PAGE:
When Simply Trying Is What Hurts The Most

When Simply Trying Is What Hurts The Most
Eric Nopanen

What hurts the most about trying is that even after you did your best, even after you allowed yourself to be vulnerable and let them in, even after you replied to their messages in a timely manner, didn’t play mind games and showed that you cared, it still wasn’t enough.

When you don’t try at all, you can find solace in the fact that they didn’t really get to know you. But that isn’t the case when you’ve known them for months, is it? They got to know your quirks, your favorite movies, your family history, the fact that you love tea — and yet, they still don’t feel the same for you.

You fell for their attentiveness when they were on a trip and brought you back packets of tea from the hotel because they remembered how much you love tea; when you were not feeling well and they asked you about it; when they watched your favorite movies; their smile when your eyes met; the fact that even when they were away on a trip, they still had time to message you throughout the day. And yet none of that was enough, all those signs weren’t signs at all.

Your friends pushed you into doing something, being brave for once and letting that person in because they too thought this time it would work out for you. “Why would they talk to you so often?”, “Why would they bring you little gifts from their trip?” were the questions that resurfaced every single time you questioned why they wouldn’t do something about it if they felt the same.

And then you did something about it and your darkest thoughts and doubts were confirmed: they don’t like you. Your defense mechanisms were alert and you chose to not listen to them, but now that you have lowered them, you need to start rebuilding, stone by stone, until that wall is finished. You need to re-learn how to move on, how to not talk to them every single day, how to not read into what seemed like such obvious signs.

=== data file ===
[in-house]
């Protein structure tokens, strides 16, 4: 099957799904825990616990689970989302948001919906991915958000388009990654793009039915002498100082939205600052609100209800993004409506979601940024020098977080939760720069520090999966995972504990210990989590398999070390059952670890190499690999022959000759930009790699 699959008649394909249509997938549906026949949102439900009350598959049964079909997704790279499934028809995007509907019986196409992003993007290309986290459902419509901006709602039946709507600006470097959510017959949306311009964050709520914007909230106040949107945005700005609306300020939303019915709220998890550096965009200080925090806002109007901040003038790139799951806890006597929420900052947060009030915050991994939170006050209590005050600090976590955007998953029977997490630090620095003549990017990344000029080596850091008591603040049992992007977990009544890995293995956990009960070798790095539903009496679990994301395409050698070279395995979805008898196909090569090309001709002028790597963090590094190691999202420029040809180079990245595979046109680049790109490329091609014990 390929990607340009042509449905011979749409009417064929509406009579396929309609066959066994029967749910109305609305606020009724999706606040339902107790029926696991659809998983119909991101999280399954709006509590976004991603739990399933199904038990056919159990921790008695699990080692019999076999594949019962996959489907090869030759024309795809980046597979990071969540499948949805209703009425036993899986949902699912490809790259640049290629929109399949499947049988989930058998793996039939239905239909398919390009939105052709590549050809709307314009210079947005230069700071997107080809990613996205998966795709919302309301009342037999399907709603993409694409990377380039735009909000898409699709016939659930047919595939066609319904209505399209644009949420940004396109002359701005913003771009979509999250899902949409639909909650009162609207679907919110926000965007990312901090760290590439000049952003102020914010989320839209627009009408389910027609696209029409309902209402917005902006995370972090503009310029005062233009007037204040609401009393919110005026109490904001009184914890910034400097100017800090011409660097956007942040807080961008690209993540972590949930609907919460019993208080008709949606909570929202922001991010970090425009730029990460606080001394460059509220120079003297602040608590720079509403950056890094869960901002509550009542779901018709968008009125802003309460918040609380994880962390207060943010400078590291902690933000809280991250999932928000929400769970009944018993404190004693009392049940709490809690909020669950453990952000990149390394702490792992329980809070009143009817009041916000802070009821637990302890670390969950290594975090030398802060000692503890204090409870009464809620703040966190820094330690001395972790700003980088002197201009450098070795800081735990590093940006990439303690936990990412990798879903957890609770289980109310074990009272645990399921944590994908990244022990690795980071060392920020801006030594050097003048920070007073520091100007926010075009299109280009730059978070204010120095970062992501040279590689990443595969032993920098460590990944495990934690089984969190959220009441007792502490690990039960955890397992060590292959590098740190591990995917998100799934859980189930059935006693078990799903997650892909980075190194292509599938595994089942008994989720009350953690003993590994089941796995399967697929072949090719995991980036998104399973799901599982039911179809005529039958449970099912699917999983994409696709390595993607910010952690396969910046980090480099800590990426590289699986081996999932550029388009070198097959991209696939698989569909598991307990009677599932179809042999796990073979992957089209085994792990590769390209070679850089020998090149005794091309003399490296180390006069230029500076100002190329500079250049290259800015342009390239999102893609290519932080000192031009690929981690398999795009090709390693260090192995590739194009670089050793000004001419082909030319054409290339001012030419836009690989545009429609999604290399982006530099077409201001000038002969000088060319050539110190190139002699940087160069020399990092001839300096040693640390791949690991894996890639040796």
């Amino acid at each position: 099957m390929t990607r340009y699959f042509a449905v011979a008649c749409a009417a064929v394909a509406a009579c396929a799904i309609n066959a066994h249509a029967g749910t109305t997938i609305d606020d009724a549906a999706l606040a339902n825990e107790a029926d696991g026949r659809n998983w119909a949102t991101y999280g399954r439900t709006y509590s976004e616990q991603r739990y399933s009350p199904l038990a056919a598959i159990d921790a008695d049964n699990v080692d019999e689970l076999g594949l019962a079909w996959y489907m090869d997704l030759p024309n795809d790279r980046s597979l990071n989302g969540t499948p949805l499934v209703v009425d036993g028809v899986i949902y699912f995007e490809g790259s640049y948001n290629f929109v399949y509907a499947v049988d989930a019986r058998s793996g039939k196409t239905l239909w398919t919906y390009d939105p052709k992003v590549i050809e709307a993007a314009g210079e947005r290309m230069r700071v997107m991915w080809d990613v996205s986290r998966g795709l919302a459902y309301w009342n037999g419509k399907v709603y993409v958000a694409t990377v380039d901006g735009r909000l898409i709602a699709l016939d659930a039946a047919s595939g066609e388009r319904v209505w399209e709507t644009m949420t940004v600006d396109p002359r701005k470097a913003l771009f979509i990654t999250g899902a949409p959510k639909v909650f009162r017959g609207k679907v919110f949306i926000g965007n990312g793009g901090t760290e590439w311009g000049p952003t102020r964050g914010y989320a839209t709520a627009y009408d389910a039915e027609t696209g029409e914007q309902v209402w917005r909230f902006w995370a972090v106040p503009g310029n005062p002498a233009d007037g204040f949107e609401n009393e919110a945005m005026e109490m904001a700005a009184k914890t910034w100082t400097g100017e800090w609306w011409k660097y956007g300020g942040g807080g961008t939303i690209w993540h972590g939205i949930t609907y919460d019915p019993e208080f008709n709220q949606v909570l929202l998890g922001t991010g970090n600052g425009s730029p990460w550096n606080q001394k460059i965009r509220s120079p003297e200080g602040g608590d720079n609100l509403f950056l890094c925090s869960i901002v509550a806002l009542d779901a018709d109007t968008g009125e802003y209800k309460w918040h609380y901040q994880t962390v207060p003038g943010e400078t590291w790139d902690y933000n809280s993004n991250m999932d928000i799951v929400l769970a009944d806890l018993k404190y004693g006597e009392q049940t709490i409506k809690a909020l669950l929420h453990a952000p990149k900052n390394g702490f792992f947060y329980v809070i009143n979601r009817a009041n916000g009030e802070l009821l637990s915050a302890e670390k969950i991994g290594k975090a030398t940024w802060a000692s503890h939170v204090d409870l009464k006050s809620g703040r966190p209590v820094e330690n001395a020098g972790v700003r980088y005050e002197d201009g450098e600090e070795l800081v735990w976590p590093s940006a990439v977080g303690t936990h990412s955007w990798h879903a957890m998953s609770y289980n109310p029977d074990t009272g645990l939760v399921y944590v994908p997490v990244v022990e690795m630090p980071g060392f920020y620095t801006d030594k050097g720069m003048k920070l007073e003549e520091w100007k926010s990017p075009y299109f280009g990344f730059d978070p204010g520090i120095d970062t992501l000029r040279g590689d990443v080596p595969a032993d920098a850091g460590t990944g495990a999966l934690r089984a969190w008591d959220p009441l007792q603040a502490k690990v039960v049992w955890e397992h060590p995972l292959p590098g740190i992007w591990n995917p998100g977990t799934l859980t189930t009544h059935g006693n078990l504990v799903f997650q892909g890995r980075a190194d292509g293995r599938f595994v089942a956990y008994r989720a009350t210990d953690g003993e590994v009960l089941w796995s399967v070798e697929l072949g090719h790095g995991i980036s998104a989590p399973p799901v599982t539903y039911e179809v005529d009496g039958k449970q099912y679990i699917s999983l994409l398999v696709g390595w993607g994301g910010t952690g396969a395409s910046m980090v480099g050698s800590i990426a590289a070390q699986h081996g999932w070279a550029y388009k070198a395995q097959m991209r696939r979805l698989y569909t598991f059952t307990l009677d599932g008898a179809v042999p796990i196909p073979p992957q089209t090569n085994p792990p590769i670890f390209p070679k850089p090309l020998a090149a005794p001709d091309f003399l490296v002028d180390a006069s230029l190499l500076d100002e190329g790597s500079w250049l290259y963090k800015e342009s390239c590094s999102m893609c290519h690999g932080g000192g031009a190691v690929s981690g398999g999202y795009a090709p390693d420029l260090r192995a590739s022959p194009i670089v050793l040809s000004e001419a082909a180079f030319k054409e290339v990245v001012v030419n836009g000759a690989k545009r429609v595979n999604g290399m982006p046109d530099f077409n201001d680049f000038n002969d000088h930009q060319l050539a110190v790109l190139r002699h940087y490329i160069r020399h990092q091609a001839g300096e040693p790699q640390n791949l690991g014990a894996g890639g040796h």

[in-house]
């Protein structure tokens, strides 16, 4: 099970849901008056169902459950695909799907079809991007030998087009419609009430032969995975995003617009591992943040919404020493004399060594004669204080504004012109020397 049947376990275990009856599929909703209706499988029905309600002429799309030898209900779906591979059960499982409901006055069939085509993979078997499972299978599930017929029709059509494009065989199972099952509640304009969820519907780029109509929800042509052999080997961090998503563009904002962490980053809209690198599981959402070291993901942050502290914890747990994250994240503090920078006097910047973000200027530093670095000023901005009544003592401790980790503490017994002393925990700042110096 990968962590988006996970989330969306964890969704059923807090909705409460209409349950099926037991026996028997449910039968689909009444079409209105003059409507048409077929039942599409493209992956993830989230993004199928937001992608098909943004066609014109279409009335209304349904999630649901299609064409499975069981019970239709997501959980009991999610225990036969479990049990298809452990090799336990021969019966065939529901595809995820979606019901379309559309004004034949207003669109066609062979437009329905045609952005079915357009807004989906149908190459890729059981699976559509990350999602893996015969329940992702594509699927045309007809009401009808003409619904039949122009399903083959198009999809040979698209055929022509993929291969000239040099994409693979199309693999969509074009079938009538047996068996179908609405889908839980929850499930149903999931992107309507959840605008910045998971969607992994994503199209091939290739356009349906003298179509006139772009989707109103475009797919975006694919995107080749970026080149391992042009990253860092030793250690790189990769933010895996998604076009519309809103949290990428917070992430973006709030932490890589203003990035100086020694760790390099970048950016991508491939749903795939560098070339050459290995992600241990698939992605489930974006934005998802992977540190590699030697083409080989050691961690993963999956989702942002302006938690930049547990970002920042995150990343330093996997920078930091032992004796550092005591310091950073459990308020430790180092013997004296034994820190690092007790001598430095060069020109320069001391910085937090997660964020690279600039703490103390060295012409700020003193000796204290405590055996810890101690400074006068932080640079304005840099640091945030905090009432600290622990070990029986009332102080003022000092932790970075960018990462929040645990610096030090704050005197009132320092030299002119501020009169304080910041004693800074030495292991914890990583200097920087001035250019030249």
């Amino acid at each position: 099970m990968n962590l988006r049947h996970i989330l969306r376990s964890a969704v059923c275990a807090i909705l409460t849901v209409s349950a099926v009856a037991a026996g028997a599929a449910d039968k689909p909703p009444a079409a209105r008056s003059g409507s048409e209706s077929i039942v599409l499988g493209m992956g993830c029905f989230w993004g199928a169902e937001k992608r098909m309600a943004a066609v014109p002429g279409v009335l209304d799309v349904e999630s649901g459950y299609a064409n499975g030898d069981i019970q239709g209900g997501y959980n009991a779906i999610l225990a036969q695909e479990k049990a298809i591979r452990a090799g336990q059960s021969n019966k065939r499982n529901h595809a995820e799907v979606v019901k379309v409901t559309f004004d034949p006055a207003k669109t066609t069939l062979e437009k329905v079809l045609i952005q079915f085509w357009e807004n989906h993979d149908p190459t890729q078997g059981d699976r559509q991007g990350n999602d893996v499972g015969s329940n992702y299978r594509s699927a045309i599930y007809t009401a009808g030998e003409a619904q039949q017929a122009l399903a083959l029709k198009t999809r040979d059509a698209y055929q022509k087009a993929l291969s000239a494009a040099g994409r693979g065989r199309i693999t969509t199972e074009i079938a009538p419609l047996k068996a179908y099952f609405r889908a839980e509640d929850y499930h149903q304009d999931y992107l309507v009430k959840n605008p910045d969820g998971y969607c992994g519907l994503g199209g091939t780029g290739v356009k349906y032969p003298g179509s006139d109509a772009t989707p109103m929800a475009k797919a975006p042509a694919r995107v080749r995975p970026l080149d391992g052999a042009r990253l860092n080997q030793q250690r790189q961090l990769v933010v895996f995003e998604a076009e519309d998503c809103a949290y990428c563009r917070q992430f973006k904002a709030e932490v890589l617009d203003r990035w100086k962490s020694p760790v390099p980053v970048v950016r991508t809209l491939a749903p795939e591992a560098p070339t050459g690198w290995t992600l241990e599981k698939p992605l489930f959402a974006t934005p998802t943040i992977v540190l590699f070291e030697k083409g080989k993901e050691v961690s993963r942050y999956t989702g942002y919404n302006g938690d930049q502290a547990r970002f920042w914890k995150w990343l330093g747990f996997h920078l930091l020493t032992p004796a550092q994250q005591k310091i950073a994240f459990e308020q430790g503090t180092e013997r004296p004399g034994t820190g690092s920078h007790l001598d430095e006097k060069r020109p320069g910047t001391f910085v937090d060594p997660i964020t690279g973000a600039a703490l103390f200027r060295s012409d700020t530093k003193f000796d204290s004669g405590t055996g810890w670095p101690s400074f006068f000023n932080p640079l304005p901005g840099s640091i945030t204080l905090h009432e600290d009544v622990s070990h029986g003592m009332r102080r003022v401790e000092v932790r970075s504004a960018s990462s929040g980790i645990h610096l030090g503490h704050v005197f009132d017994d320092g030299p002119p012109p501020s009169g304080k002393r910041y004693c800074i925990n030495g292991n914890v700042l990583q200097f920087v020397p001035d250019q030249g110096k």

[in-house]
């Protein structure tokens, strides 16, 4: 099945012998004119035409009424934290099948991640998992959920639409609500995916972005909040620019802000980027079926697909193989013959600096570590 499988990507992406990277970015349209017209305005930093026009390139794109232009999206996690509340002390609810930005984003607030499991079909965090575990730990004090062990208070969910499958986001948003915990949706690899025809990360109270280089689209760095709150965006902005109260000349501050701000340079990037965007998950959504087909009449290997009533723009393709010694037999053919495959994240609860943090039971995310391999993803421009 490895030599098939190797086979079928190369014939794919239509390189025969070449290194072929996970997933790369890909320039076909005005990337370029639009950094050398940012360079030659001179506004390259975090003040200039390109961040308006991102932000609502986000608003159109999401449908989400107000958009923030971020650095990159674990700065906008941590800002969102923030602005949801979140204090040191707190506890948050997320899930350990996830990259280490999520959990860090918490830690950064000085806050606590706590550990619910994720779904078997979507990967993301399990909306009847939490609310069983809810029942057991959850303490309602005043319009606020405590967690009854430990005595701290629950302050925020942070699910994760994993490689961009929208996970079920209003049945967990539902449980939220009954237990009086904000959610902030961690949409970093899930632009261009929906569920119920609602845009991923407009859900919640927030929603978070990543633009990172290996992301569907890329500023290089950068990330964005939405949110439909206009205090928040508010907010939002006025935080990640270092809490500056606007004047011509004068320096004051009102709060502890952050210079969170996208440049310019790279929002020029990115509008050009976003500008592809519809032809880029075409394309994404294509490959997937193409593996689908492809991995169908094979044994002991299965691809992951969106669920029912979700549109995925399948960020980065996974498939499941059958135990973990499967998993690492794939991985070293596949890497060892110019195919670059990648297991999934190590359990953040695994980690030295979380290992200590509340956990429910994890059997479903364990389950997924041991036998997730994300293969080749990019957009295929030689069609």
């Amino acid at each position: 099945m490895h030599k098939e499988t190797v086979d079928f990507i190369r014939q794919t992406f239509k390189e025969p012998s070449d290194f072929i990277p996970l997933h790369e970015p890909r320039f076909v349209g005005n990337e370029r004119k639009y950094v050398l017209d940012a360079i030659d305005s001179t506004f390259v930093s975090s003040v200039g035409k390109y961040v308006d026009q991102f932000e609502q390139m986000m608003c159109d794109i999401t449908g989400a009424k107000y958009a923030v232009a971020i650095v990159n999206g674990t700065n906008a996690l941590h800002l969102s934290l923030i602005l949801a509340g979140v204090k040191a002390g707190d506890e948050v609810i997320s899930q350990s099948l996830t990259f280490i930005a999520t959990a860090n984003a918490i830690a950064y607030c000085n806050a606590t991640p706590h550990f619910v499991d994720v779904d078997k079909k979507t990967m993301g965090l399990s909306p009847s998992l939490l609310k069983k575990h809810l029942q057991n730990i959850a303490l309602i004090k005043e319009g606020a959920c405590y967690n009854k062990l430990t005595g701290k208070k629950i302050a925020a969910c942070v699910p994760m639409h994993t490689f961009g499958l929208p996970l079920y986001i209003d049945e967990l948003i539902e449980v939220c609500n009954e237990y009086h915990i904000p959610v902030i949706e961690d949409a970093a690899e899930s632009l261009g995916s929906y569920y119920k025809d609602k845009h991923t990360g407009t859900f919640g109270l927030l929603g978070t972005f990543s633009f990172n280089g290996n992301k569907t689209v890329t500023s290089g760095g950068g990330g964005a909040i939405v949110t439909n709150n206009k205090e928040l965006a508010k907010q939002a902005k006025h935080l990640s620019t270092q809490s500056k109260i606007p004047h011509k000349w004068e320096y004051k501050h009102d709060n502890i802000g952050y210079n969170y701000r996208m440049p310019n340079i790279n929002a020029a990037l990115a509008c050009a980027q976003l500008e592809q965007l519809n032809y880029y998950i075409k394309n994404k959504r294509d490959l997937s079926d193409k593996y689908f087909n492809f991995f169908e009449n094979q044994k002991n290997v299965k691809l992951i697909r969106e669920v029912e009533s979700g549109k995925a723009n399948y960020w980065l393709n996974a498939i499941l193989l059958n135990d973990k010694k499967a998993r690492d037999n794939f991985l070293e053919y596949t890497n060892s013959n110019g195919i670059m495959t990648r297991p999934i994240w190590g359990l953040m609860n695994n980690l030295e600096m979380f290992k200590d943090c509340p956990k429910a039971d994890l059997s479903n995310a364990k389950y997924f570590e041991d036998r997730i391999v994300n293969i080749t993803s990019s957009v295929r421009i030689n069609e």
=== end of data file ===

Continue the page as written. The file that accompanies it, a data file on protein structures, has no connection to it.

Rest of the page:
Hope and longing can be embarrassing sometimes. You feel ashamed that you actually thought things would turn out well in the end, and how bad you are at reading people. You feel guilty that you thought they liked you, and that you let them in so easily, because it turns out, you weren’t good enough.

There might be a million reasons why someone doesn’t like you back, but when you constantly get rejected, you start to wonder whether there is something fundamentally wrong with you as a person. That you aren’t interesting, funny, or smart enough for anyone. Because if they knew you that well and still didn’t like you, who will?

Most of the time you may trust that you’re deserving of love and that someday someone will see your worth. But it’s so hard to let people in, and when you do, what happens is this maybe-but-not-really, and then cycle re-starts. TC mark

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